# What does this prove?

Unfortunately, this image is too big for me to provide a transcription.

Hint:

LOK

What is something that people like to prove for with games?

Last hint:

3-SAT

Hint:

Solving does not require the colors; the colors aid in helping you.

Hint:

This image proves that the puzzle game LOK is NP-complete by reducing it to 3-SAT.

Since the hint is given, a viable solution must explain how it works.

• Welcome to Puzzling :) A friendly tip... You've posted 8 puzzles in the last 24 hours and only 1 has been solved so far. Plus most of them have a similar presentation or 'feel'. Be aware that this might lead some users to develop 'genre fatigue' with users becoming quickly bored of a particular style and stopping upvoting (or starting down...). If you have lots of good ideas for puzzles, try to space them out on different days rather than posting pretty much all at once :)
– Stiv
Jan 19 at 9:18
• Thanks! Is it OK if I delete some (unsolved) puzzles for now? @Stiv Jan 19 at 9:31
• I would say not to delete any now because people may be working on them. But just be aware of it for future posts :) (If you want to though, you're probably safe to delete ones only just posted that have no votes yet...)
– Stiv
Jan 19 at 9:41
• Not sure myself - you might find something useful (though not Puzzling-specific) within this post on Math.SE. We have users from all over the world, particularly (but not at all limited to) the US, the UK, mainland Europe, Australia, and several Asian countries, so usually a post at any time will get read by somebody somewhere in the world! (Also, on this note: We usually advise askers to wait at least 24 hrs before posting hints, to give people the world over the chance to see a puzzle in it original form...)
– Stiv
Jan 19 at 10:33
• ... Oh, no, I take it back, it looks as if the puzzle-book does eventually include an explicit statement of the rules. Jan 31 at 16:04

As explained in the hints, the diagram suggests a proof that the puzzle game LOK is NP-hard, by showing how to encode an arbitrary instance of the NP-complete problem 3-SAT as a LOK puzzle.

A LOK puzzle takes the following form:

• There is a grid of cells. A cell can be absent, or blank, or blacked out, or contain a letter, or contain a wildcard.
• We will not need wildcards in the proof and I'll ignore them from now on.
• In most LOK puzzles the goal is to black out all the non-absent cells.
• But not, as it happens, in the ones used for this proof; see below.
• The rules take the form "if such-and-such a pattern appears in the grid, you can black out the cells in the pattern if you also do such-and-such".
• Several of the rules are never used in the proof, and I shall ignore them.
• The other way to solve a LOK puzzle, besides blacking out all the cells, is to find and black out the word GRIVA.
• Note that this word almost appears in the diagram given.

The rules we will need are as follows:

• A "word" is formed as follows.
• Start in a letter-containing cell of the grid.
• Head north, south, east, or west.
• Pass over absent or blacked-out cells.
• If you reach a cell containing an X, you may keep going or turn 90 degrees left or right.
• If you reach a blank cell, you must stop.
• You may stop at any other time, and the "word" consists of all non-X letters encountered along the way, in order.
• If the word LOLO appears in the grid, you may black it out provided you also do the following:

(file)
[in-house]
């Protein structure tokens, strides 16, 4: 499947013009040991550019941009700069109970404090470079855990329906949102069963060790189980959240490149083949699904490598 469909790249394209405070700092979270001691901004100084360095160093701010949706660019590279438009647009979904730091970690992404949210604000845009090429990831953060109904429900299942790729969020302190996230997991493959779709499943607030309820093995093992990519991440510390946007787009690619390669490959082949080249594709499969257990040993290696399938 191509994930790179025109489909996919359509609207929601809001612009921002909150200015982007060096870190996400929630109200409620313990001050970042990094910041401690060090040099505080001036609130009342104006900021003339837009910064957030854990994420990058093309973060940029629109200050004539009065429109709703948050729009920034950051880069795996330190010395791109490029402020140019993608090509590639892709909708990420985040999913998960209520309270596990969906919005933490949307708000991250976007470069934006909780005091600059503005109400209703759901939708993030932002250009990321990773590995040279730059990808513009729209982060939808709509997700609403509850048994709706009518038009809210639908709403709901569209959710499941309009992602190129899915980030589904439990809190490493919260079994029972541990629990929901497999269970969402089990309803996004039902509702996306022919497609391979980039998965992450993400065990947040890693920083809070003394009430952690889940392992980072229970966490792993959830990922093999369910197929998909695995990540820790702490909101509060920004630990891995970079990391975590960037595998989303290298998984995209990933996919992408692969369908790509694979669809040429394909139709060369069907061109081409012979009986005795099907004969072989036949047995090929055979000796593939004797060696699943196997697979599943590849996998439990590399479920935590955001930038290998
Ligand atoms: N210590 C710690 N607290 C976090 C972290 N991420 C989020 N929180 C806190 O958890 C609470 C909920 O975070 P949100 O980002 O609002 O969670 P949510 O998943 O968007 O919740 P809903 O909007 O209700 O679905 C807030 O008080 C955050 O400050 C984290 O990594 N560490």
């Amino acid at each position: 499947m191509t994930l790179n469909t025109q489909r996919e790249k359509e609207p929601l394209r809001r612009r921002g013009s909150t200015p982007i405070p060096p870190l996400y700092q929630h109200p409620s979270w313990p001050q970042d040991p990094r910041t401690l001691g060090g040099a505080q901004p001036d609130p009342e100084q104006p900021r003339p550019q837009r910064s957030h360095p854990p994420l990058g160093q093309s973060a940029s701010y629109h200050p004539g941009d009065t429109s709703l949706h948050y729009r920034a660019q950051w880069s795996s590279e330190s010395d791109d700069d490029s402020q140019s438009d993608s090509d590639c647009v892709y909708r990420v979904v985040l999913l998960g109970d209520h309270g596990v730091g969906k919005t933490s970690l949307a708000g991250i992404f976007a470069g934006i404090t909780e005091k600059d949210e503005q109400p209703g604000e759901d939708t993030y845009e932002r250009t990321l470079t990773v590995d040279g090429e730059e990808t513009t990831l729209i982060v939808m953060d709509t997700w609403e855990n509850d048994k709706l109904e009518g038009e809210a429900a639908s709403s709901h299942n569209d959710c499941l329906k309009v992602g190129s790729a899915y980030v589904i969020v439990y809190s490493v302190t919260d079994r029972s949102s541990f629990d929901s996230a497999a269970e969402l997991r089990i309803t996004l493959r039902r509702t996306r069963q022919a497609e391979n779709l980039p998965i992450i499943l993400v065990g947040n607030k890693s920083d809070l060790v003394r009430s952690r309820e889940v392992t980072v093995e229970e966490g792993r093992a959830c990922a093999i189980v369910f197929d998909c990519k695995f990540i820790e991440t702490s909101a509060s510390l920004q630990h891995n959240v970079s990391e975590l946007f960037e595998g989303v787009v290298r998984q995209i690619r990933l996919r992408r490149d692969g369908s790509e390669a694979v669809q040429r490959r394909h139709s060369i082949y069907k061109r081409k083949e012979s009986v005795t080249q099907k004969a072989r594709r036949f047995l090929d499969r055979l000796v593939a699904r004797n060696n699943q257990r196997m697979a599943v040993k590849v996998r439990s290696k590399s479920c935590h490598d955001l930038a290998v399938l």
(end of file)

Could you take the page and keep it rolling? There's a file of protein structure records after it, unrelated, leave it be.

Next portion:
• Find some southwest-to-northwest line of cells.
• At least one cell on this line must be neither absent nor blacked out.
• Black out all non-absent cells along the line.
• No letter has any other game-relevant effect besides what has already been described.

And the idea of the proof is as follows:

• In our initial grid, the word GRIVA is almost there but not quite: we have GRIV but the A is missing.
• There is an A elsewhere in the grid.
• We can form GRIVA, and win, if and only if we are able to set up a path from the end of GRIV to where the A is.
• There are absent cells and Xs that would let us do it, except that there are other letters (in this diagram they are all Z) in the way.
• Our goal is to black out all those Zs.
• Things are set up so that we can do that iff we can find a "satisfying assignment" for -- i.e., solve -- the corresponding 3-SAT problem.

So I'd better explain what 3-SAT is. It concerns logical formulae built out of variables and the operators and, or, and not. You should think of the variables, and the formulae built from them, as propositions that can be either true or false. Any variable, on its own, is a formula. (The formula is true if and only if the variable is.) If "F" is a formula, then "not F" is also a formula, true precisely when F is false. If "F" and "G" are formulae, then "F and G" and "F or G" are also formulae, and you can guess when those are true. We also use parentheses to disambiguate the order in which the operations are performed, like in algebra.

The Boolean satisfiability problem (SAT for short) is: given a logical formula, is there a way of making the variables true/false that makes the whole formula true? (If so, then we call such a way of picking true/false for the variables a "satisfying assignment", and we say that the formula is "satisfiable".) For instance, if A and B are variables, then "A and not B" is satisfiable, by making A true and B false; but "A and not A" is not satisfiable.

So far as anyone knows, there isn't an efficient way to determine whether a given formula is satisfiable. (There is a standard way of making that statement precise, but the details aren't important here.)

The same remains true if we restrict the allowable formulae as follows. (1) They are all in "conjunctive normal form". (2) Each "clause" in the conjunctive normal form has at most three "literals" in it. I'd better explain what all that means.

• A literal is either a variable, or "not" in front of a variable.
• A CNF clause is a bunch of literals joined with "or".
• A formula is "in conjunctive normal form" if it is a bunch of CNF clauses joined with "and".